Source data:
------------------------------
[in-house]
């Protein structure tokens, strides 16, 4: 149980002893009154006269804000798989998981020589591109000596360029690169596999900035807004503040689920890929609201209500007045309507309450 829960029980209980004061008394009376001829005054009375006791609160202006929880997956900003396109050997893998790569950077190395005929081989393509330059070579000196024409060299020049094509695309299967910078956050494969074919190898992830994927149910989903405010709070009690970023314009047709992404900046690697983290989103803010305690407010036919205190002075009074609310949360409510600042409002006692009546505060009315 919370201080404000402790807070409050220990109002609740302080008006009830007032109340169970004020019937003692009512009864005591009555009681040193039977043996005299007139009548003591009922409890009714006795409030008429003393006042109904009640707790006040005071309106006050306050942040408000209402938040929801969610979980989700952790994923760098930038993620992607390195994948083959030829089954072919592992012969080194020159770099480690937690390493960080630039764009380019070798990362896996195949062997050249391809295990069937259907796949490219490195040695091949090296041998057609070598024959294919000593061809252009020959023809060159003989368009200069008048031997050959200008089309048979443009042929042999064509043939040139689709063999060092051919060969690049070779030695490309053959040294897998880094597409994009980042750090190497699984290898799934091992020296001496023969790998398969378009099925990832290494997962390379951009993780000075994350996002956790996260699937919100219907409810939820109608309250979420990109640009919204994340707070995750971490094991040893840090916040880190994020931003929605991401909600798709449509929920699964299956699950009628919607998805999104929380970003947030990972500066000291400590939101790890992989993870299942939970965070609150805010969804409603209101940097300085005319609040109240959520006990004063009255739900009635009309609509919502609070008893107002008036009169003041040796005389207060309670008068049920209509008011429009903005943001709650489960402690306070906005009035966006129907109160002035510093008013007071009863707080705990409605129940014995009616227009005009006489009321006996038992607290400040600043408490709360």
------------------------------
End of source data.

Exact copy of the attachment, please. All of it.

[in-house]
């Protein structure tokens, strides 16, 4: 149980002893009154006269804000798989998981020589591109000596360029690169596999900035807004503040689920890929609201209500007045309507309450 829960029980209980004061008394009376001829005054009375006791609160202006929880997956900003396109050997893998790569950077190395005929081989393509330059070579000196024409060299020049094509695309299967910078956050494969074919190898992830994927149910989903405010709070009690970023314009047709992404900046690697983290989103803010305690407010036919205190002075009074609310949360409510600042409002006692009546505060009315 919370201080404000402790807070409050220990109002609740302080008006009830007032109340169970004020019937003692009512009864005591009555009681040193039977043996005299007139009548003591009922409890009714006795409030008429003393006042109904009640707790006040005071309106006050306050942040408000209402938040929801969610979980989700952790994923760098930038993620992607390195994948083959030829089954072919592992012969080194020159770099480690937690390493960080630039764009380019070798990362896996195949062997050249391809295990069937259907796949490219490195040695091949090296041998057609070598024959294919000593061809252009020959023809060159003989368009200069008048031997050959200008089309048979443009042929042999064509043939040139689709063999060092051919060969690049070779030695490309053959040294897998880094597409994009980042750090190497699984290898799934091992020296001496023969790998398969378009099925990832290494997962390379951009993780000075994350996002956790996260699937919100219907409810939820109608309250979420990109640009919204994340707070995750971490094991040893840090916040880190994020931003929605991401909600798709449509929920699964299956699950009628919607998805999104929380970003947030990972500066000291400590939101790890992989993870299942939970965070609150805010969804409603209101940097300085005319609040109240959520006990004063009255739900009635009309609509919502609070008893107002008036009169003041040796005389207060309670008068049920209509008011429009903005943001709650489960402690306070906005009035966006129907109160002035510093008013007071009863707080705990409605129940014995009616227009005009006489009321006996038992607290400040600043408490709360």